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Filipino students scammed in Tier 1 Entrepreneur Visa scam | Immigration Matters

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Home Office organised immigration crime investigators arrest British Filipino who is alleged to have scammed dozens of Filipino students in a massive Tier 1 Entrepreneur visa fraud.

Members of a joint UK Borders Agency (UKBA) and police task force made two arrests in Manchester Monday as part of a major investigation into a suspected visa scam, according to a report by Balita Pinoy this week.

A British Filipino woman living in Manchester was arrested on suspicion of assisting unlawful immigration and fraud by false representation and taken into police custody following the raids.

The Bangladeshi man was arrested on suspicion of assisting unlawful immigration.

The arrests followed an operation by the UK Border Agency’s Criminal and Financial Investigation team, a specialist unit of police officers seconded from the Metropolitan Police working alongside warranted UKBA officers to investigate organised immigration crime.

Two suspects were released on bail until April 22 while enquiries continue. 

Balita Pinoy said:

“A complicated web of deceit is alleged to have been utilized to cheat scores of Filipinos, as well as an unknown number of people of other nationalities, out of thousands of pounds”.

The visa fraud was created after major changes to UK Immigration Rules laws preventing non-EU foreign student visa holders from applying for post study work and Tier 2 working visas to remain in Britain.

The changes, which hit students from outside the EU, has enabled heartless fraudsters to dupe the naive and desperate into believing they were eligible for either highly skilled or Entrepreneur Visas under Tier 1 of the points based system.

The victims were allegedly charged between £4,000 and £8,000 for a non-existent service and crude fraud. 

The investigation started because of complaints by victims to lawyers, immigration advisors and others. The UKBA and police were also alerted because of specific complaints from at least two law firms that discovered their websites or their company names had been copied.

The fake law firms offering “immigration” services had been getting visa applicants and charging them high fees and not providing the services.

In one case, a firm of lawyers with two offices, one in Manchester and one in Oldham, had been contacted by a relative of a man in immigration detention as well as by a charity representing a woman in a similar position. In both cases £4,000 had either been paid or was being demanded to enable release by the fake “Lloyds” of the people from detention by the UKBA. When the real Lloyds Law were contacted, at first they were bemused but then quickly realised a scam was in progress.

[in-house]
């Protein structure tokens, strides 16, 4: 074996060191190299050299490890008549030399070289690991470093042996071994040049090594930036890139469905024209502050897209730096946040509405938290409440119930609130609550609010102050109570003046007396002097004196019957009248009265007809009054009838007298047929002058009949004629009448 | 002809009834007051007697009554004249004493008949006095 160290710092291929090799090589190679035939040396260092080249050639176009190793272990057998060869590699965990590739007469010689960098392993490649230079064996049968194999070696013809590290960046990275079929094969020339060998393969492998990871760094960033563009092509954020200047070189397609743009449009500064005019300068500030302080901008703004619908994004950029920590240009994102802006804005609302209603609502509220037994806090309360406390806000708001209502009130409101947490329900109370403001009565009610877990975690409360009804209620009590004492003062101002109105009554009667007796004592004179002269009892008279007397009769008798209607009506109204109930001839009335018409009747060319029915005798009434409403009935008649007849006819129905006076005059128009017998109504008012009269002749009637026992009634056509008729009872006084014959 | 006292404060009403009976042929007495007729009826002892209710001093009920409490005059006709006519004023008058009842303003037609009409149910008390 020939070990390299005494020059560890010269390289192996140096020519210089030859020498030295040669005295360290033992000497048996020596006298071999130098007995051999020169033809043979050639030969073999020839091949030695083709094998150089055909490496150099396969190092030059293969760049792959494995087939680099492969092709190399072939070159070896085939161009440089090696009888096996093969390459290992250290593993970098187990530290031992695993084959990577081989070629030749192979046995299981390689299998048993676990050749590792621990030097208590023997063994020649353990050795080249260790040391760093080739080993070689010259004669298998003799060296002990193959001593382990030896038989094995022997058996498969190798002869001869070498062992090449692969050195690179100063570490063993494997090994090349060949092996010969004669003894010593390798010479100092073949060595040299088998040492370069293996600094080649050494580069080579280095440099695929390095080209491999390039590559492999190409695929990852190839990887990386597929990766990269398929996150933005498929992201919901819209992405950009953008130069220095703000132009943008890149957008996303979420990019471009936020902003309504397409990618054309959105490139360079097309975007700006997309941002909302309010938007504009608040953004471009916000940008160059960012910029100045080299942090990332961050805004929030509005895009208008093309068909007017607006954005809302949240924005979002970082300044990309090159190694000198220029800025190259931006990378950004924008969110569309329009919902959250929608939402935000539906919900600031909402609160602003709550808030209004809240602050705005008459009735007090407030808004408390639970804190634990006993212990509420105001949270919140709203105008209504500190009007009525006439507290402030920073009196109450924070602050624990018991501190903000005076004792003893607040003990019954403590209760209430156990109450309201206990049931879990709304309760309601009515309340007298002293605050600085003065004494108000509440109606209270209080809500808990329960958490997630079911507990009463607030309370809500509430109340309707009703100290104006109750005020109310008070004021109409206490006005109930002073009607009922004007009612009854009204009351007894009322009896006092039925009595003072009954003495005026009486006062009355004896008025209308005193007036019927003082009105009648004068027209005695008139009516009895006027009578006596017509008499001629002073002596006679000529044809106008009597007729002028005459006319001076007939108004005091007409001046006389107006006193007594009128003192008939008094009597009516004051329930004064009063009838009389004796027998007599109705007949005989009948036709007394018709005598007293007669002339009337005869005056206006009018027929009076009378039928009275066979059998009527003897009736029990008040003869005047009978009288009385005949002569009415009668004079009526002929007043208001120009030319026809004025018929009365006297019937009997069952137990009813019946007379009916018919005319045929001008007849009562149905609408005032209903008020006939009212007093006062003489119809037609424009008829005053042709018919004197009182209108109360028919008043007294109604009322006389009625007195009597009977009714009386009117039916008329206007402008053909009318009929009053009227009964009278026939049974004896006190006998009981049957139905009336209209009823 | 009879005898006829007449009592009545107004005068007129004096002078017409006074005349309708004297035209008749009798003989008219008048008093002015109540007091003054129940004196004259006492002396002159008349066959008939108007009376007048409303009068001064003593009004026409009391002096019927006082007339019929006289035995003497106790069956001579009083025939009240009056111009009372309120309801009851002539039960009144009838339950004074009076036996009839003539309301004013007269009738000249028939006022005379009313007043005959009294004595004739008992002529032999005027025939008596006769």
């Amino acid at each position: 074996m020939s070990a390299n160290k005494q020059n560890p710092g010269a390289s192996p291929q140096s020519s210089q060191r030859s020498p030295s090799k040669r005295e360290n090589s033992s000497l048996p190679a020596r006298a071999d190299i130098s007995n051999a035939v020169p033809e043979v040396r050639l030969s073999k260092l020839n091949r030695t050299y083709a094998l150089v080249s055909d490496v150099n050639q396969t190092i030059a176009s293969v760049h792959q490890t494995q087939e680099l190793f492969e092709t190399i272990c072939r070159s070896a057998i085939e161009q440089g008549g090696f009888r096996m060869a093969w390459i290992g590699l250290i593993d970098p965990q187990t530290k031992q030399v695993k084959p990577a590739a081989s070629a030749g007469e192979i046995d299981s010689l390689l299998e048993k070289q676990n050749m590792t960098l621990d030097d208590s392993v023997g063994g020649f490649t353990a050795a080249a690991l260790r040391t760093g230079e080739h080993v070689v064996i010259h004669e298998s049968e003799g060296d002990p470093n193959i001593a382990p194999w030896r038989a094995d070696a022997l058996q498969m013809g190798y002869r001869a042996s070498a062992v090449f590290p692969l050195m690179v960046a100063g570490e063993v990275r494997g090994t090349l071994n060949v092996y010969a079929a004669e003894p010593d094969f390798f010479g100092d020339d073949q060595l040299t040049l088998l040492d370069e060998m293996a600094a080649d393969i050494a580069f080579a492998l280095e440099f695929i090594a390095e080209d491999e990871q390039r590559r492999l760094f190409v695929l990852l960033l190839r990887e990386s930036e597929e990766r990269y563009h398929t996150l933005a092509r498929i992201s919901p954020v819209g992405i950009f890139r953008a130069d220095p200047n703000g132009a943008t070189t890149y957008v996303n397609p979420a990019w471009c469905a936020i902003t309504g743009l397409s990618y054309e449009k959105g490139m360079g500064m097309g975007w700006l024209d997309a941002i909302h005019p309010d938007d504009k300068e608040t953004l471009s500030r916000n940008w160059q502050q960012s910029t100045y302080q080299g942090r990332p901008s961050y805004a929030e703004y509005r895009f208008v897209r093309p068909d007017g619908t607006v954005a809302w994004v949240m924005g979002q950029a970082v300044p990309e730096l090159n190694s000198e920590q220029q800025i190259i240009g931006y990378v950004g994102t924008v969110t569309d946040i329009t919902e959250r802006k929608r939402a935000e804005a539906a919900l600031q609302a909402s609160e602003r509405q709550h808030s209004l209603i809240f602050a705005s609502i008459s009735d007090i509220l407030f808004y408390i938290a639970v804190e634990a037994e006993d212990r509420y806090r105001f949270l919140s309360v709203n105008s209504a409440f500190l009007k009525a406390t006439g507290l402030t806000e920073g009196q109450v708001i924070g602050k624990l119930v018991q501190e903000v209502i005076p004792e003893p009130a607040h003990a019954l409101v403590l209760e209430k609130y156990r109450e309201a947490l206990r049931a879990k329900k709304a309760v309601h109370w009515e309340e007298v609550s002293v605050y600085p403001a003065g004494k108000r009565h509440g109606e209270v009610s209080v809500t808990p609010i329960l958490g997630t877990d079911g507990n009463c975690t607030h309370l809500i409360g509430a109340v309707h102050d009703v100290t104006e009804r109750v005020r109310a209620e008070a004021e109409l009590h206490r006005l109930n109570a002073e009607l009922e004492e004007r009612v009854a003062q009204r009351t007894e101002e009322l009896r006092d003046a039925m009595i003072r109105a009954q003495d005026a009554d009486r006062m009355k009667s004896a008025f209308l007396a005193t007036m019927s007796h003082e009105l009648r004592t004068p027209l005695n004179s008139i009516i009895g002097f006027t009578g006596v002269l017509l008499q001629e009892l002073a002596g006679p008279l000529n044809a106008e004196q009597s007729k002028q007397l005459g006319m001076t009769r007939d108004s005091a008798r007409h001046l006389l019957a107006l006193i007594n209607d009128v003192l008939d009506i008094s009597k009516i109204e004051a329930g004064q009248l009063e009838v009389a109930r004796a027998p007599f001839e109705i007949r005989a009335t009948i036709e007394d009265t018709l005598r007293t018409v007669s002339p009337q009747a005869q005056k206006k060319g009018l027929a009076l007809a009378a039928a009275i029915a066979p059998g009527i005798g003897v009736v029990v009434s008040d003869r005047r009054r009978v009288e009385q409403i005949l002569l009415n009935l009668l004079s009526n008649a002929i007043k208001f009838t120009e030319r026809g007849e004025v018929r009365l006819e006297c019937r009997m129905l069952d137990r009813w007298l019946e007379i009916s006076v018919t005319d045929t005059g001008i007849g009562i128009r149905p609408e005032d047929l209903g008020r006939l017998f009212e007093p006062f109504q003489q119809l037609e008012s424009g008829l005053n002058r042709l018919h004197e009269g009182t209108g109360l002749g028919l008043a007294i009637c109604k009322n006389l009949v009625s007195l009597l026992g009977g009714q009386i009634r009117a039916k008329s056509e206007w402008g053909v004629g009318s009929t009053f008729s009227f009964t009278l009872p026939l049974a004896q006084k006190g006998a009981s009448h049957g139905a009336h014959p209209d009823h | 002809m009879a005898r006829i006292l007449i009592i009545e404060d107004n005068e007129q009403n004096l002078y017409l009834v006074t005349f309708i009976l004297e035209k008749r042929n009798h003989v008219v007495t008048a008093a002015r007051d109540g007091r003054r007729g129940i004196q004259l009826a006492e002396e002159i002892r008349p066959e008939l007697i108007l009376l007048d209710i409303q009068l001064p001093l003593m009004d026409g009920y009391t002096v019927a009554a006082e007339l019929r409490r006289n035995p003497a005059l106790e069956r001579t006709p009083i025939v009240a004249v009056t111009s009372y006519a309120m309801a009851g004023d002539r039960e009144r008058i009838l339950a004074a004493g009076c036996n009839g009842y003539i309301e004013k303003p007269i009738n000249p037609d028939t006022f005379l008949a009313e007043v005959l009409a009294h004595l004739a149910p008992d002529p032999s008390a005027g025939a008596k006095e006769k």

In the other case, a law firm with three offices in Yorkshire were being contacted by potential clients of another fake law firm, “Simmonds & Parker”. In this case the website of the real law firm had been copied even down to the phone numbers of the Yorkshire based law firm being left in place. Source: Balita Pinoy.

Immigration fraud cases are usually referred by the police to the OISC to investigate and prosecute. But it seems that when Solicitors are affected the police take direct action.

Immigration Matters had heard rumours about this scam and advised people to steer clear of what was at best a ‘questionable’ scheme where applicants clearly did not meet the requirements.

Submitting a fraudulent application is a criminal offence which carries a prison sentence.

If you have been scammed and your visa has now expired, you should seek professional and confidential immigration advice before you get picked up and removed.

Many overstayers are afraid to come forward and talk to an adviser, but proper immigration advisers and lawyers treat everything in strict confidence, so you be safe in the knowledge that they will do their best to help you legalise your stay in the UK, but are not under obligation not report you to the authorities.

Even overstayers who had been hiding for years using false names and documents have been able to gain Indefinite Leave to Remain and British passports for their children.

If you have been detained, need any immigration advice or are worried about the new immigration rules or need help with Sponsorship or Tier 2, Tier 4, applying for university if your college has closed down, Visa, ILR, Settlement, Citizenship, Dependant Visa or an appeal against a UK Border Agency or British Embassy refusal, or if you have been waiting for a reply from the Home Office for longer than a year, please email: 

info@immigrationmatters.co.uk or visit www.immigrationmatters.co.uk for free immigration news updates.

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4 Responses to “Filipino students scammed in Tier 1 Entrepreneur Visa scam”
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  1. […] Filipino students scammed in Tier 1 Entrepreneur Visa scam […]

  2. […] Filipino students scammed in Tier 1 Entrepreneur Visa scam […]

  3. […] The UKBA say that the changes are being made in response to ‘evidence that the route is being targeted by applicants seeking to abuse the Immigration Rules’. […]

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